The water was icy on her lips and in her mouth. She closed her eyes and splashed some on her face. When she opened them a moment later, she felt the presence of something behind her.
Above the bank rose another tree. She turned and felt a shock. It was hideously burned, blasted by lightning. Yet, its life force remained so strong a multitude of shoots had sprung up from its roots. These new, tender branches were in full leaf, flourishing, trying to bring life to the tree. How could it still be alive?
Again, she did not see a face but heard words. In a tired, masculine voice, the tree told her, “If the injured parts are removed, perhaps I may live fully again. Oh, but it is draining my energy.”
Sadness filled her. Zera wished for a handsaw, something to help the tree. Maybe I could bring it water, she thought, but the ground around her did not feel dry. Everything but the dead parts of the tree looked fresh and healthy. She could not think of anything she could do to help the tree.
An assembly of small, singsong voices broke into her thoughts. “See us.”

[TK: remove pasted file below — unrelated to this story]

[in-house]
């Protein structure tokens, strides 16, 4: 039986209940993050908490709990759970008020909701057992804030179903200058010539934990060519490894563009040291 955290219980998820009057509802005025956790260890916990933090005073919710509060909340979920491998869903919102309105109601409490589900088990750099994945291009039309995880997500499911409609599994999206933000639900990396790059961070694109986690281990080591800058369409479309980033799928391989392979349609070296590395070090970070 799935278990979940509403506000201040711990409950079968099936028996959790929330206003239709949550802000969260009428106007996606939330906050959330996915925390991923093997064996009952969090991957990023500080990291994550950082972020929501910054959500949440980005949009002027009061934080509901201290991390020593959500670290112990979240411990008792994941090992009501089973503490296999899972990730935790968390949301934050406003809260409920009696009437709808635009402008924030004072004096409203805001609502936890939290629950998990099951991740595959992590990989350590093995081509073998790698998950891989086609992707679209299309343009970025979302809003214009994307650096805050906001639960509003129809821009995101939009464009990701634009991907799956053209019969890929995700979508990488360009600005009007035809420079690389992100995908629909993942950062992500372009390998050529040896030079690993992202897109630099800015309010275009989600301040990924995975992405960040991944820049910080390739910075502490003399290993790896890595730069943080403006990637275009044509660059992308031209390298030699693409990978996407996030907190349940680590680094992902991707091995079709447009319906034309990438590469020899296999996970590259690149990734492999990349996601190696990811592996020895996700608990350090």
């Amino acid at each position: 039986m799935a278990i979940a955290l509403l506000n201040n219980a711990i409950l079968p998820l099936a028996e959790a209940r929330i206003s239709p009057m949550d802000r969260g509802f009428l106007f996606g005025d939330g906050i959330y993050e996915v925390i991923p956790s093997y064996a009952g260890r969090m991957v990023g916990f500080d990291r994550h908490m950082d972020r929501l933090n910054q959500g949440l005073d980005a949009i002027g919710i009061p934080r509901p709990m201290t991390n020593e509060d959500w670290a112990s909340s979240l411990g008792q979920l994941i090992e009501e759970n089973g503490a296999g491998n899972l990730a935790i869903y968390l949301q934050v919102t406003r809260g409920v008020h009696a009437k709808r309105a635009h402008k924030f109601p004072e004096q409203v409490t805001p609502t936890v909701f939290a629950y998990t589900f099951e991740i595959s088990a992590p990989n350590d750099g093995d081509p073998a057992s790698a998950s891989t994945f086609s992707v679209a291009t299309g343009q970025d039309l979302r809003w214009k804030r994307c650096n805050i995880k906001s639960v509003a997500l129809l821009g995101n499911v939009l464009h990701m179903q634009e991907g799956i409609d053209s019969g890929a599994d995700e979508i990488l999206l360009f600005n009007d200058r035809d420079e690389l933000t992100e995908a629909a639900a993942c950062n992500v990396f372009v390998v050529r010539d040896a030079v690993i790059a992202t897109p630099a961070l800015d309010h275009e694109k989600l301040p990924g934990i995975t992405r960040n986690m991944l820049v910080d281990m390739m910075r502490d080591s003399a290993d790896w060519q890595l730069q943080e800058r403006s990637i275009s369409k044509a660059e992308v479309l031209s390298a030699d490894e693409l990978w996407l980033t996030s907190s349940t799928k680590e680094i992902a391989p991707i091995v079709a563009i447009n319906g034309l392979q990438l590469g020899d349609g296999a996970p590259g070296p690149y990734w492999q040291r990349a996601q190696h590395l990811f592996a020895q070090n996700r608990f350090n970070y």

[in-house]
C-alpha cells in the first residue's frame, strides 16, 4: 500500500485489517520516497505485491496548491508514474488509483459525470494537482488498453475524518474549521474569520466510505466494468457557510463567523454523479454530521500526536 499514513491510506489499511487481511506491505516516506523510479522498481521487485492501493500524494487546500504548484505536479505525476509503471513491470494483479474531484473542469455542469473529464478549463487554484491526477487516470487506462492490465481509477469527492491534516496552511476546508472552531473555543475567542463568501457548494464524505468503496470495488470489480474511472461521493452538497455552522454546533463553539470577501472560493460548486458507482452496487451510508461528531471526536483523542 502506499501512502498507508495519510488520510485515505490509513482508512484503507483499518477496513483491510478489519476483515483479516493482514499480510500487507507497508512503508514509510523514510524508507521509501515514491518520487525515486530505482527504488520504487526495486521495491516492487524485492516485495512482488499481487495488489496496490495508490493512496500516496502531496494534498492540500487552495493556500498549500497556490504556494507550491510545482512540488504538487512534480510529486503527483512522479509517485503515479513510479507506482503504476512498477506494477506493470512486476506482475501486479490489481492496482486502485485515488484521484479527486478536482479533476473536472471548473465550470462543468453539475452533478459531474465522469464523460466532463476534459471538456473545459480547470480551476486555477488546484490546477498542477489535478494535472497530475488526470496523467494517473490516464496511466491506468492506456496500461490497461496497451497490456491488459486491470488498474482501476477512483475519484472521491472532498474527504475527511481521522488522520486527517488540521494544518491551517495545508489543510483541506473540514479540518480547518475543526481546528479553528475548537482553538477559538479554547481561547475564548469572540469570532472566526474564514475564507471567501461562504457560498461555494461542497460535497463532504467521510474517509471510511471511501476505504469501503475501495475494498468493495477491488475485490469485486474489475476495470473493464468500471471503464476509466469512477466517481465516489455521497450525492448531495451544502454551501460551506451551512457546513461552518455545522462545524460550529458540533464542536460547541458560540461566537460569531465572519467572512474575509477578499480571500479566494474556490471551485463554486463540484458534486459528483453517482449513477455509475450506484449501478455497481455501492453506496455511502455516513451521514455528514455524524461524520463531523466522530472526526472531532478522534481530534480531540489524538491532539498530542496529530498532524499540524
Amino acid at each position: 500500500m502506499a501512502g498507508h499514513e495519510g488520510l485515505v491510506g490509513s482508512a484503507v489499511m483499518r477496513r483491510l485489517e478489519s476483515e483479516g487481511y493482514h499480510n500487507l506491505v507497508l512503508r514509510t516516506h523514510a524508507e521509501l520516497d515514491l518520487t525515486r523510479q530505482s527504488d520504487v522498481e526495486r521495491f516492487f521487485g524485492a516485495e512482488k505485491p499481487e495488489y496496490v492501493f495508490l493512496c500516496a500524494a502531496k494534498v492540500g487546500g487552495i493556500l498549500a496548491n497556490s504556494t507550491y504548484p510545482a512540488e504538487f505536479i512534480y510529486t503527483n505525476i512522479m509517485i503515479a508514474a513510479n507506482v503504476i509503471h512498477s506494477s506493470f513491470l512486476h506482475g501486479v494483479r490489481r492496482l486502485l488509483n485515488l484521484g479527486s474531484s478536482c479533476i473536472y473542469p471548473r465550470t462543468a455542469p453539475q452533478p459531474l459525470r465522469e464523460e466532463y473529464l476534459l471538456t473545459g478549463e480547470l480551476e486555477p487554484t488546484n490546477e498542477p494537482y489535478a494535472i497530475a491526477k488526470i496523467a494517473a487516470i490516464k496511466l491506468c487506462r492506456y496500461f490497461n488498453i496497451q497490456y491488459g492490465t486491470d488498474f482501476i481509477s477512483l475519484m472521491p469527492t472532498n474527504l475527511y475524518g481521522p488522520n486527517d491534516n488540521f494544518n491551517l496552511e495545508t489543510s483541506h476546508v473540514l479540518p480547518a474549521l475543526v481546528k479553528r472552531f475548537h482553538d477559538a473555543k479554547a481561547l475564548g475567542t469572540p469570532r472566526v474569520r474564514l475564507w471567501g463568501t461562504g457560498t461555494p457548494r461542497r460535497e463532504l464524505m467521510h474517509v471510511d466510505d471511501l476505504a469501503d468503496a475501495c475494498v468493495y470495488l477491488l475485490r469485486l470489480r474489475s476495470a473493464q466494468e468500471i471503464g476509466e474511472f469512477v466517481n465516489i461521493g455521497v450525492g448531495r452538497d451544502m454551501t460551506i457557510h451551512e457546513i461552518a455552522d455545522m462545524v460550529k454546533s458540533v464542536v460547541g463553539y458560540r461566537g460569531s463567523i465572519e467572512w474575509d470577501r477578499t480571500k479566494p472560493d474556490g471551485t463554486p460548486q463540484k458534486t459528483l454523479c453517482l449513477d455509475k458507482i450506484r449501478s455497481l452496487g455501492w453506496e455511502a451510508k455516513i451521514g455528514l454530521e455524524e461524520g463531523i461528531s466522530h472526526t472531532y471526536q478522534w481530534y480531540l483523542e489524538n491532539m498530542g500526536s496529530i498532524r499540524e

Around the tree, star-shaped sky-blue flowers bloomed in a sea of airy foliage. Zera brightened. “I know you. You’re called love-in-a-mist, nigella. You’re pretty.”
They murmured like a breeze, “Yes, you know us.”
She climbed up the bank and sat under the tree. She peered into the faces of the flowers, into their tiny, light-green, star-shaped interiors. She saw the faces of the Green Man, the Green Woman.
“Hello,” she said, as if it were the most natural thing to do.
“Lie next to us, rest, and we will talk to you,” they said.
She gladly complied. In whispers they told her of the wonders to be found in the Green World. She learned how countless gifts — foods, clothes, medicines, and everything else imaginable — were created from their existence. They told her that plants wanted it to be that way, that they willingly and easily gave themselves to those who loved them. To those who respected their lives.